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Can I visit us as B2 while waiting to start a job on TN

Discussion in 'Investment, Work Visa' started by James Brown, Jan 18, 2022.

  1. James Brown

    James Brown Law Topic Starter New Member

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    I am a Canadian citizen and have a job offer with a US company that starts in 1 month and I will be working on a TN visa.

    I am currently in Canada, can I go visit my sister who lives in the US. I will be on a B2 for a bit while I wait for my job start date in about a month. Then before my start date I will come back to Canada and then re-enter on the TN. I when in the US as visitor I will not be working just escaping the cold weather.
  2. army judge

    army judge Super Moderator

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    TN = North American Free Trade Agreement (NAFTA) temporary professionals from Mexico and Canada. TD

    Are you willing to TRUST the advice or counsel deriving from ANONYMOUS individuals on the internet for IMPORTANT matters?

    I suggest you ask the applicable officials at the US Consulate or Embassy located somewhere in "The Great White Northland".

    You could alternatively contact an official from the US Citizenship and Immigration Services and ask one their specialists ALL of your questions:

    Working in the United States

    TN NAFTA Professionals

    TN NAFTA Professionals
    The North American Free Trade Agreement (NAFTA) created special economic and trade relationships for the United States, Canada and Mexico. The TN nonimmigrant classification permits qualified Canadian and Mexican citizens to seek temporary entry into the United States to engage in business activities at a professional level.

    Among the types of professionals who are eligible to seek admission as TN nonimmigrants are accountants, engineers, lawyers, pharmacists, scientists, and teachers. You may be eligible for TN nonimmigrant status, if:

    You are a citizen of Canada or Mexico;
    Your profession qualifies under the regulations;
    The position in the United States requires a NAFTA professional;
    You have a prearranged full-time or part-time job with a U.S. employer (but not self-employment - see documentation required below); and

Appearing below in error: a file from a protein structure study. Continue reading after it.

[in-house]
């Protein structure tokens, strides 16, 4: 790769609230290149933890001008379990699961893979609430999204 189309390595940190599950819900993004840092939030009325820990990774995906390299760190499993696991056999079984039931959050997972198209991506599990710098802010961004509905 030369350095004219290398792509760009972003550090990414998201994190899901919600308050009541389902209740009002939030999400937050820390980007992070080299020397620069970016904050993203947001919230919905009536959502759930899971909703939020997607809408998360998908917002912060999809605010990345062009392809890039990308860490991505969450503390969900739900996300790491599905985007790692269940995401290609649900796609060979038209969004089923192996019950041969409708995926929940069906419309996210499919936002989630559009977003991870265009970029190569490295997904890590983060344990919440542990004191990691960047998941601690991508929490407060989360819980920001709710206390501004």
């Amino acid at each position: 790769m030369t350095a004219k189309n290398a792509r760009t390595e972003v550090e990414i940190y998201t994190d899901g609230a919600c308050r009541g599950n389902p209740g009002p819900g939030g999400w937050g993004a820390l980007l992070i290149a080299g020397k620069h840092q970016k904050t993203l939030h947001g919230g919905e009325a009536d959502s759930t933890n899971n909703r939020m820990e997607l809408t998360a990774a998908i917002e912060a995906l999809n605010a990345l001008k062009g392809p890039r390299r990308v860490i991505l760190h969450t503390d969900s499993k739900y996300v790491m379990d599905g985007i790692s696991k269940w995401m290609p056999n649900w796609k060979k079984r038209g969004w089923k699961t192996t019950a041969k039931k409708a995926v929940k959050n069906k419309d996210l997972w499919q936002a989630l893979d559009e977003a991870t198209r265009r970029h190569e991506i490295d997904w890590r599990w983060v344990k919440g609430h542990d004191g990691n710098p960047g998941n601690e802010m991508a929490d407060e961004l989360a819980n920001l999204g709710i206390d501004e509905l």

You have the qualifications to practice in the profession in question.
    Eligibility Criteria
    Unlike Mexican citizens, Canadian citizens are generally eligible for admission as nonimmigrants without a visa. The TN category, a nonimmigrant classification, simply reflects this general exemption from the visa requirement. NAFTA governs which evidence is required to prove whether a Canadian or Mexican citizen is a professional in a qualifying profession.

    Canadian Citizens
    If you are a Canadian citizen, then you are not required to apply for a TN visa at a U.S. consulate.

    You may establish eligibility for TN classification at the time you seek admission to the United States by presenting required documentation to a U.S. Customs and Border Protection (CBP) officer at certain CBP-designated U.S. ports of entry or at a designated pre-clearance/pre-flight inspection station. You must provide the following documentation to the CBP officer:

    Proof of Canadian citizenship;
    Letter from your prospective employer detailing items such as the professional capacity in which you will work in the United States, the purpose of your employment, your length of stay, and your educational qualifications; and
    Credentials evaluation (if applicable), together with any applicable fees.
    Please refer to CBP’s website for additional information and requirements for applying for admission to the United States. If a CBP officer finds you eligible for admission, you will be admitted as a TN nonimmigrant.

    Alternatively, a prospective TN employer may choose to file on behalf of a Canadian citizen who is outside the United States by submitting Form I-129, Petition for Nonimmigrant Worker to USCIS. Premium Processing Service is available.

    If USCIS approves Form I-129, you, the prospective worker, may then apply to CBP for admission to the United States as a TN nonimmigrant by providing the following documentation to a CBP Officer at certain CBP-designated U.S. ports of entry or at a designated pre-clearance/pre-flight inspection station:

    Proof of Canadian citizenship; and
    Approval Notice from USCIS for Form I-129.
    In addition, when applying for admission, you should have in your possession a copy of the Form I-129, and all supporting documentation that was submitted to USCIS, to respond to questions about your eligibility. You should also be prepared to pay any applicable inspection fees at the time you seek admission. If a CBP officer finds you eligible for admission, you will be admitted as a TN nonimmigrant.
  3. flyingron

    flyingron Well-Known Member

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    As long as they don't get the inkling that you're going to work if you are here you should be OK (and you should obviously not plan to do that). Why do you think you need a B2 visa to visit?
  4. Disabled Vet

    Disabled Vet Well-Known Member

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    I went to Canada back in September to fish. No reason you can't visit the U.S. if you meet the requirements to enter the U.S.

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